Letters to the Editor, January 15, 2013
Education has failed to stop the killing
On a recent visit to Lei Yue Mun, I was shocked to find one seafood stall with two agitated and very juvenile blacktip reef sharks swimming in their own tank.
This display was a first for me.
The reality that these immature creatures were destined for someone's table is surely a new and sinister development, ensuring the extinction of this apex predator will probably occur faster than anticipated.
Their mindless capture prevents any chance of reproduction, and the fact they were in plain view for all to see makes you wonder if it is time to start policing what is on offer.
You published a damning exposé on the unbridled consumption on the mainland of numerous "protected" land-based species ("In the market for a taste of the wild", December 12) and I have to question if the appearance of live sharks in our seafood stalls is pandering to visitors' demands.
We recently had the alarming report of thousands of shark fins drying on a rooftop, as well as the reported record HK$13.7 million paid for a single endangered bluefin tuna ("Record smashed as tuna price scales new heights", January 6).
Both made for sickening reading.
It is a disgrace that whatever tenuous measures are being taken by international agencies, the truth is the oceans' species are being overwhelmed by the all-pervading profit motive and the insatiable greed of countries like Japan and China.
And we are equally culpable. Sadly, with Hong Kong's well-deserved reputation for in-your-face consumption and our appalling levels of wastefulness, very few care beyond their own blind obsession with self-aggrandisement.
Putting faith in education and a more enlightened public is a pipe dream, given the point of no return we must surely have reached.
Martin Labrum, Mong Kok
Shark fin trade helps poor fishermen
The opinions of the younger generation on Facebook, on the merits or otherwise of shark fin consumption ("On shark fin traders who say their business is being hit by Western-led green groups", January 9), should not surprise anyone.
Advertising campaigns criticising Chinese people for eating shark fin, with various celebrities involved, are specifically targeted at that audience.
And let's face it, younger people often like to hold what they consider the moral high ground over their parents.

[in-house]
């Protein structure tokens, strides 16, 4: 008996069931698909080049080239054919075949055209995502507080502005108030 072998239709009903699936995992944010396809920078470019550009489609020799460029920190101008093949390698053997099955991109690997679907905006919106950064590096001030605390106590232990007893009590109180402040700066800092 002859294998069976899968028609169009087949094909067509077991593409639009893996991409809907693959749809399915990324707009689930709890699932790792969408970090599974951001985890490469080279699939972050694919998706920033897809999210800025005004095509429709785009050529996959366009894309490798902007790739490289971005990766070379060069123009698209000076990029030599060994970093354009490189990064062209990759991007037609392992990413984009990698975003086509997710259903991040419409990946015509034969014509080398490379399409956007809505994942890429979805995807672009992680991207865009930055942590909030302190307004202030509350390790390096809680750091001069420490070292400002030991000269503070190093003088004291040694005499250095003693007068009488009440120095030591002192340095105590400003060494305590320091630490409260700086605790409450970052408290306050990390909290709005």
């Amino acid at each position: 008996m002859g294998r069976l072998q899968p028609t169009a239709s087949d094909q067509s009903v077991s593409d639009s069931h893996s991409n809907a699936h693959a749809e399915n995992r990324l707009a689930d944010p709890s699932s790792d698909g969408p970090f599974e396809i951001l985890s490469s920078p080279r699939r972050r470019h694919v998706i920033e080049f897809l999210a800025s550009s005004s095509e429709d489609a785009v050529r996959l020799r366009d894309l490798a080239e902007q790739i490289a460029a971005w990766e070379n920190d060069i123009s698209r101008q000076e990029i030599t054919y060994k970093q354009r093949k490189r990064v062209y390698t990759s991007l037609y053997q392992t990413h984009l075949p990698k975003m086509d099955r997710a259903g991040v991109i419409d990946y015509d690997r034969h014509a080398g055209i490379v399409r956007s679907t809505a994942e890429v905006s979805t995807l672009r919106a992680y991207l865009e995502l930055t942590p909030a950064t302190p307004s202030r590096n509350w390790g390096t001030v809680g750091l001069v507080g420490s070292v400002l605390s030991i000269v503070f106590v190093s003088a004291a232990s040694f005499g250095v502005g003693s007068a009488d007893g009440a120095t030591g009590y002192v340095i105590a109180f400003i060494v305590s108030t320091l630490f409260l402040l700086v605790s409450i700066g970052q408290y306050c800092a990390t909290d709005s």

That Chinese people do purchase shark fins from all over the world benefits many people, including perhaps millions of coastal fishermen who live in poverty and who catch what fish they can, including sharks, to feed their communities.
If they can sell the shark fins they may get 30 per cent more for the sharks they catch and eat, regardless of the fins. If they cannot, the poverty in their lives is increased that bit more.
Strange how the campaigns do not mention the positive contribution the shark fin industry makes to the scourge of poverty. Perhaps none involved with the campaigns has ever lived in poverty.
Violet Chong, Sheung Wan
Religious fervour holds back nation
Your Back Page feature perfectly illustrates why the Philippines remains a poor country ("Praying for a miracle", January 10).
It may be nice for tourists to see mobs of people engaging in dramatic rites during a religious festival, but it reflects the 400 years of religious indoctrination by Spain which has resulted in people believing in God more than in themselves.
The national philosophy encapsulated in the Tagalog saying " Bahala na" translates roughly as "Leave it to God", so disasters are God's wrath and successes are his blessings.
It's natural for Filipinos to pray for everything from physical healing to help in finding employers to the quaintly worded "financial breakthroughs" when short of funds.
They fervently believe in miracles, which may be a charming trait but one that's counterproductive.
Compared to the irreligious Chinese who accomplish much by dint of their labour, Filipinos continue to fall into the category which Lee Kuan Yew once termed the less intense people of Southeast Asia as compared to the more intense ones of East Asia.
This is why a number of Filipinos are known to sometimes wish for their own dictatorial Lee Kuan Yew to pull the country out of its rut and into the modern world.